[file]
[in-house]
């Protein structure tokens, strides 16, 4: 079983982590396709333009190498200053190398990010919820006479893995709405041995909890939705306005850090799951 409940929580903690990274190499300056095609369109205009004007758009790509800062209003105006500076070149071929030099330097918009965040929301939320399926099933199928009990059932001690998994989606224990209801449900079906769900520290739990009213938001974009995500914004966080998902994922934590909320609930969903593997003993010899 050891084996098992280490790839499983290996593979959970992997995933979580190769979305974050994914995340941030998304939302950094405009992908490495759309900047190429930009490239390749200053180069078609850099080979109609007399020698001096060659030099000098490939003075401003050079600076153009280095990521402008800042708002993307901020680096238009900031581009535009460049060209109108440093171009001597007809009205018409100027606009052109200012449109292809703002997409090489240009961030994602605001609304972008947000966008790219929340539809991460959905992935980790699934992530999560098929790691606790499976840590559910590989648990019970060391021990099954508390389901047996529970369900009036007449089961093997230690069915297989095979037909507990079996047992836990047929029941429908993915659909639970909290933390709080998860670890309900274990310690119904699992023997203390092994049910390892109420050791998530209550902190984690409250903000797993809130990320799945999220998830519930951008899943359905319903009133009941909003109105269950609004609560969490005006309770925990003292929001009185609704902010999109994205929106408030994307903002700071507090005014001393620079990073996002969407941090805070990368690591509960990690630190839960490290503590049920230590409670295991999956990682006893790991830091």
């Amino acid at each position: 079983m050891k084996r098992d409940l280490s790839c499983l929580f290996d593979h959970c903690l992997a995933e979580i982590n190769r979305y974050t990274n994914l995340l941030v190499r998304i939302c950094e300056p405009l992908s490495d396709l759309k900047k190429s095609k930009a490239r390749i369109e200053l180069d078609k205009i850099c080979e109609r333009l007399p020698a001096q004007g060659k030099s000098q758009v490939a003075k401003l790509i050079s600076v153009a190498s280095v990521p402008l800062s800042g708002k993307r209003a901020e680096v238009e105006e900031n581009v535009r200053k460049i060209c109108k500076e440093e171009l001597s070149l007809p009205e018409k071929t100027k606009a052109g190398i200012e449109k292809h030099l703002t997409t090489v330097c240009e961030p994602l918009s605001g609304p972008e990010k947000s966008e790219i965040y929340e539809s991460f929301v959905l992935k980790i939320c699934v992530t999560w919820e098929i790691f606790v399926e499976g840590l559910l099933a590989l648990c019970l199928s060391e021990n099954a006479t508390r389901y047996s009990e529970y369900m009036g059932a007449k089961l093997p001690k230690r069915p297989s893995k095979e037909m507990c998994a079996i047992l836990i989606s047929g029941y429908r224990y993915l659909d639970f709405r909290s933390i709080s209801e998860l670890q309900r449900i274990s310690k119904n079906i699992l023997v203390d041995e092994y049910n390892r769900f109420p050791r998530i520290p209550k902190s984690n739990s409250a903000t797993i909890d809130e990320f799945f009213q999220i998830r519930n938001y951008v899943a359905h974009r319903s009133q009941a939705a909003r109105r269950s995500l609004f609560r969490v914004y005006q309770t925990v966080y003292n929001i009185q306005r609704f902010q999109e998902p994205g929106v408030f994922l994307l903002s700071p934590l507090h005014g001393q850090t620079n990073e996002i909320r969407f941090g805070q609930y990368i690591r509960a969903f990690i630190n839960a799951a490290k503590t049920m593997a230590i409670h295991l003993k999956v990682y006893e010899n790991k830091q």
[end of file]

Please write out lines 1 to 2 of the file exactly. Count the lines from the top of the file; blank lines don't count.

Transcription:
[in-house]
């Protein structure tokens, strides 16, 4: 079983982590396709333009190498200053190398990010919820006479893995709405041995909890939705306005850090799951 409940929580903690990274190499300056095609369109205009004007758009790509800062209003105006500076070149071929030099330097918009965040929301939320399926099933199928009990059932001690998994989606224990209801449900079906769900520290739990009213938001974009995500914004966080998902994922934590909320609930969903593997003993010899 050891084996098992280490790839499983290996593979959970992997995933979580190769979305974050994914995340941030998304939302950094405009992908490495759309900047190429930009490239390749200053180069078609850099080979109609007399020698001096060659030099000098490939003075401003050079600076153009280095990521402008800042708002993307901020680096238009900031581009535009460049060209109108440093171009001597007809009205018409100027606009052109200012449109292809703002997409090489240009961030994602605001609304972008947000966008790219929340539809991460959905992935980790699934992530999560098929790691606790499976840590559910590989648990019970060391021990099954508390389901047996529970369900009036007449089961093997230690069915297989095979037909507990079996047992836990047929029941429908993915659909639970909290933390709080998860670890309900274990310690119904699992023997203390092994049910390892109420050791998530209550902190984690409250903000797993809130990320799945999220998830519930951008899943359905319903009133009941909003109105269950609004609560969490005006309770925990003292929001009185609704902010999109994205929106408030994307903002700071507090005014001393620079990073996002969407941090805070990368690591509960990690630190839960490290503590049920230590409670295991999956990682006893790991830091």